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LAPD Heroics


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  • LAPD Heroics

    National media likes to take every jab they can at LAPD, but I bet this didn't make the news many places:


    With the public and the press often finding every opportunity to criticize
    officers who pin on the badge, it's nice when the media gives a little
    attention to heroic acts by police officers -- which we all know is a more
    common occurrence then some want to admit.

    Thursday night near 8 p.m., Los Angeles police Officer Thomas Case
    responded to a 911 call to find a 10-year-old autistic girl walking down
    the railroad tracks, as a freight train came barreling dangerously close.

    At a press conference the next day, Officer Case stood next to the little
    girl he saved, and said he just did what any other officer would have
    done. "We knew we couldn't get to the girl prior to the train getting to
    her without driving right down the tracks. So we took the cars and went
    down the tracks. We arrived and snatched her off the track and handed her
    off to (another) officer and his partner here, and they got her as far
    away from the tracks as possible (to keep her from being hit by any debris
    that the train might kick up)," he said.

    Spokesperson Hayley Purece said, Officer Case was the "first to reach the
    individual, and without due regard for the safety of his own life, lunged
    onto the tracks and snatched 10-year-old Alex Diaz only seconds before the
    train would have hit her." It seems that some bystanders had tried to coax
    the little girl off the tracks, but the autistic child was not responding.

    Lt. Horace Frank explained how a quick response was the key to saving the
    little girl. "The 911 call came at 8 p.m. It was dispatched at 8:01 p.m.
    At 8:03 p.m. the first officer arrived on the scene, and at 8:04 p.m. he
    made his way alongside the tracks and got hold of her."

    Apparently the girl's mother, who is a single parent with two other young
    children, was giving her 6-year-old a bath, when she realized that Alex
    was not in the house and that the kitchen's sliding glass door was open --
    which is when she phoned police. But already, by then, another call had
    come in reporting the girl walking down the tracks.

  • #2
    It rated a couple of minutes on the 11:00 news but other than that I heard no mention of it. Not the type of attention the other kind of stories get.

    As far as I am concerned, they are a great bunch of guys.


    • #3
      And its a shame that it will fade away into "forget it" land except by those it affected!

      They are heros!


      • #4
        They rarely report anything GOOD the police do. We had a hero here too tho. Two little girls were swimming at a remote beach when they were caught by a riptide. An officer heard their parents screams and jumped in the water, uniform, gun, shoes and all and saved one of the girls. When he went back for the other one, he couldn't find her. She had drowned. It showed this officer kneeling on his knees crying because he couldn't save her.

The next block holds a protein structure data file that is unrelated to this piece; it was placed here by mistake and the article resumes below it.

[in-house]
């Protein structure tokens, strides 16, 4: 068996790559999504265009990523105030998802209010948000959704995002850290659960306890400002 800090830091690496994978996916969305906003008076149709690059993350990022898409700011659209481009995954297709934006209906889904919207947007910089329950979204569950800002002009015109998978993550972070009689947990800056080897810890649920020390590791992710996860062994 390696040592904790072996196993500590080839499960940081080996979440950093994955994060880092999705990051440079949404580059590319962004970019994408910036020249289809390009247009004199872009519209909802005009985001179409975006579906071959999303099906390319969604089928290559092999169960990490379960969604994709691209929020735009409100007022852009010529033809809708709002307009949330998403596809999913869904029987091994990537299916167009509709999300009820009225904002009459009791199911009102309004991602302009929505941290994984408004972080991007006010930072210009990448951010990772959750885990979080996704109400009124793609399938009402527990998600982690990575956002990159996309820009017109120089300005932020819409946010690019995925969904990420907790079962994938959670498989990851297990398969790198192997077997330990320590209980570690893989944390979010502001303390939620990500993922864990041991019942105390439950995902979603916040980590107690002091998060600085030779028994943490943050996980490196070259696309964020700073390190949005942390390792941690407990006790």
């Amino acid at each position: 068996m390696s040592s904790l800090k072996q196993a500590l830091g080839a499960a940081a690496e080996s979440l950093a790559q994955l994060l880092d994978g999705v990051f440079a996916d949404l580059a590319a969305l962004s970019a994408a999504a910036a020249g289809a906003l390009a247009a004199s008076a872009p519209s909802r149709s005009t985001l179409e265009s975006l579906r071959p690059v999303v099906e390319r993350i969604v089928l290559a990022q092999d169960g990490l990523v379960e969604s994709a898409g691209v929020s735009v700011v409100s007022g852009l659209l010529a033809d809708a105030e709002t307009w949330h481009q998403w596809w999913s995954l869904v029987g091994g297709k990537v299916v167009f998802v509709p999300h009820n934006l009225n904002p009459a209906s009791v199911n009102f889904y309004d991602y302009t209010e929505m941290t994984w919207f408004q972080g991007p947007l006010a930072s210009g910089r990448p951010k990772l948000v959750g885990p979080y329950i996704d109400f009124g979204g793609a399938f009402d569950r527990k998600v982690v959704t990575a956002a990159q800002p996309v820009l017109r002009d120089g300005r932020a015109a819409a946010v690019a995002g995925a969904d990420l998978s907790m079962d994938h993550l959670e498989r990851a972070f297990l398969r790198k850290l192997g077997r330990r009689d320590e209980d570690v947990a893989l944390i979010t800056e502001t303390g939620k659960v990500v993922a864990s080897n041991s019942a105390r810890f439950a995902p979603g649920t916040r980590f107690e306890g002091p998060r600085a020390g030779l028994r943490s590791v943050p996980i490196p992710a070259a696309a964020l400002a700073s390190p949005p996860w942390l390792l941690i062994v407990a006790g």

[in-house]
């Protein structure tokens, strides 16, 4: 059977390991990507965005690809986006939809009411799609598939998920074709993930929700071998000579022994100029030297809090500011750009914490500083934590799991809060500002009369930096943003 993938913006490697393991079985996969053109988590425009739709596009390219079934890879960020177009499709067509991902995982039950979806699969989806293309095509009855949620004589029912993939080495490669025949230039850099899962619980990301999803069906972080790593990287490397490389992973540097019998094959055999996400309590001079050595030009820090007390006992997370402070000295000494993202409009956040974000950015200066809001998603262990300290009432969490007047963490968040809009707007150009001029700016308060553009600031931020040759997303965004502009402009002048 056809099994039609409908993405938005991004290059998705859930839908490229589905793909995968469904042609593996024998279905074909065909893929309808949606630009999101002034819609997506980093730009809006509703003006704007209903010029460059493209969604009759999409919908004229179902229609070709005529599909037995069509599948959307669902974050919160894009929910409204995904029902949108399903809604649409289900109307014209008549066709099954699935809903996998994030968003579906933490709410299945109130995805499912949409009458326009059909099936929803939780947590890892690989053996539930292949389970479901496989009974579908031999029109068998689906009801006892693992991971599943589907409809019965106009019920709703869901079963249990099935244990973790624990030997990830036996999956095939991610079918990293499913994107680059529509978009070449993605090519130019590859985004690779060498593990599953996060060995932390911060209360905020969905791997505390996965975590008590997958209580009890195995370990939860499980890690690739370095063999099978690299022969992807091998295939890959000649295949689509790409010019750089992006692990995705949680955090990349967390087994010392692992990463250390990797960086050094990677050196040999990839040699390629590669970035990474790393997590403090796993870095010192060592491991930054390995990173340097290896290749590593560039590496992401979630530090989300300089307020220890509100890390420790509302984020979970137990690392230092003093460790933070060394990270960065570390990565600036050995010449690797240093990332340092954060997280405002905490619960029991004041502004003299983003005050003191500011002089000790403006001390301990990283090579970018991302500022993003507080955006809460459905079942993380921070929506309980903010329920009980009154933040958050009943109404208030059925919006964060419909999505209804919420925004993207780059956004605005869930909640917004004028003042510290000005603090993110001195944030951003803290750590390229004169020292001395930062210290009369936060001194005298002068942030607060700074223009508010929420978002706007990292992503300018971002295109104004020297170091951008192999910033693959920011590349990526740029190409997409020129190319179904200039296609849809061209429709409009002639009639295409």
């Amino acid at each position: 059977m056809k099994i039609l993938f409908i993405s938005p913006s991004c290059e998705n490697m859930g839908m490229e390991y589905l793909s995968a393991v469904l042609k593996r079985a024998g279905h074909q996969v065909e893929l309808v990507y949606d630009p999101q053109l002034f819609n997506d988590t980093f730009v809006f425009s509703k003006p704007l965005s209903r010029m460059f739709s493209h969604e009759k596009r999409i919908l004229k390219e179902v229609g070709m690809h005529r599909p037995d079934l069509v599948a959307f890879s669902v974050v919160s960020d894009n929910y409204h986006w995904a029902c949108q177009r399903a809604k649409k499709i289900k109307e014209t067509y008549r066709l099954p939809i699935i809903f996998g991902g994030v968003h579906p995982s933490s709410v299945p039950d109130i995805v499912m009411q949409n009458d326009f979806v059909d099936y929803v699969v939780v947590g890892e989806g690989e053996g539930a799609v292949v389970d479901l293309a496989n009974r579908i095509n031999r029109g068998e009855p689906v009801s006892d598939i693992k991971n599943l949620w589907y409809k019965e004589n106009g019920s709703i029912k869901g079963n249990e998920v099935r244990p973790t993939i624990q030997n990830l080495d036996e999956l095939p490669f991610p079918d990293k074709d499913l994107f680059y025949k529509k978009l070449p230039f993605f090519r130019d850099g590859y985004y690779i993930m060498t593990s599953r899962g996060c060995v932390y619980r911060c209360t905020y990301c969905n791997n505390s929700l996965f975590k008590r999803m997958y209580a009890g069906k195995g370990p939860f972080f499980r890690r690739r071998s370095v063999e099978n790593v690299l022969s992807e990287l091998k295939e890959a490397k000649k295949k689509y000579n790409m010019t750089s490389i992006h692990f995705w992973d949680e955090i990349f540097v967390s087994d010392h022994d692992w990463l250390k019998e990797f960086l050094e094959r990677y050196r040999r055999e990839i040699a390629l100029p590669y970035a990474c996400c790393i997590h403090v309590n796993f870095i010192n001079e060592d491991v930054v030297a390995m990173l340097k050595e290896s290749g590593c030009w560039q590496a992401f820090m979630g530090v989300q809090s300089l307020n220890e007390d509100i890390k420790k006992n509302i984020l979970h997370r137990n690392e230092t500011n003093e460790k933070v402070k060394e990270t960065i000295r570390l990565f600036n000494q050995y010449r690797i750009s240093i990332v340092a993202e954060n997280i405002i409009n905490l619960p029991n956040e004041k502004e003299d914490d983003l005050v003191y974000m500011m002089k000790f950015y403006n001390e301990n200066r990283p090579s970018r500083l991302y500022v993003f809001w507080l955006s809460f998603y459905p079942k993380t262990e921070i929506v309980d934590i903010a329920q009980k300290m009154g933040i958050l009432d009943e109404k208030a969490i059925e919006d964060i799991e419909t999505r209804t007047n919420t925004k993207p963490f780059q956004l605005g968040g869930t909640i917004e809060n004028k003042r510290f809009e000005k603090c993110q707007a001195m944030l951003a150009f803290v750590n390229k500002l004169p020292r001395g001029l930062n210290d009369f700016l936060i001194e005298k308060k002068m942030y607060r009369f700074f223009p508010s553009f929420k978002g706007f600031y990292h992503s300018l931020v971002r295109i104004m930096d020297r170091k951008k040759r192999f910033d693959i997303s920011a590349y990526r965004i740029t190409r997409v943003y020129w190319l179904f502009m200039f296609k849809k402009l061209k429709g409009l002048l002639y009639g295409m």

I wrote to him and the sheriff hoping he was commended for his actions. The sheriff wrote me back saying he was going to be but that he was still very distressed the little girl couldn't be saved.
        He truly was a hero!


        • #5
          Every day that a officer pins on that badge and slides his weapon into its holster he is a hero. Every day a officer of the law whether local,county, state, or federal they all do a job that most of us would never dream of. They are the ones who protect us from the crimes They are the ones who willingly put their life on the line in every single call they take. Their main goal in a day is to make it to the end of thier shift and be able to go home to their loved ones. It does not always happen and when it does not another hero is lost to us. It is a daily thing the officer does and as long as he/she does not do anything too embarrassing to the uniform the wear they are safe. You will hardly ever see or hear of the heroic things they do day in and day out but I am sure you will here about that one slip they made and it will be taken for a good ride. I sit here in a safe office listening to those I call my brothers risk their lifes nightly. I feel for them and I hope they all make it through another day. I say this to each and every law enforcement officer officer out there. THANK YOU FOR THE JOB YOU ARE DOING. I hope each and every one of you heros akes it through another day to se your loved ones. HAve a great day guys/gals.

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          • #6

            That reminds me of something a cop smarter than me once said: The only heroic thing you do is take this job, everything else is in the line of duty.


            • #7
              Well, I honestly do think police officers are heroes. You put your lives on the line for people like me. You job is not an easy one and sometimes, you have to deal with the scum of the earth. But you do it because you love it, knowing that your lives are always in danger. That's heroism to me.


              • #8
                I never heard of that.. Nite - where did you clip that article from? I kinda like that reporter!
                No partner is worth your tears -
                the one that is won't make you cry. - Anonymous

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                • #9
                  Calibre Press is responsible for the article.


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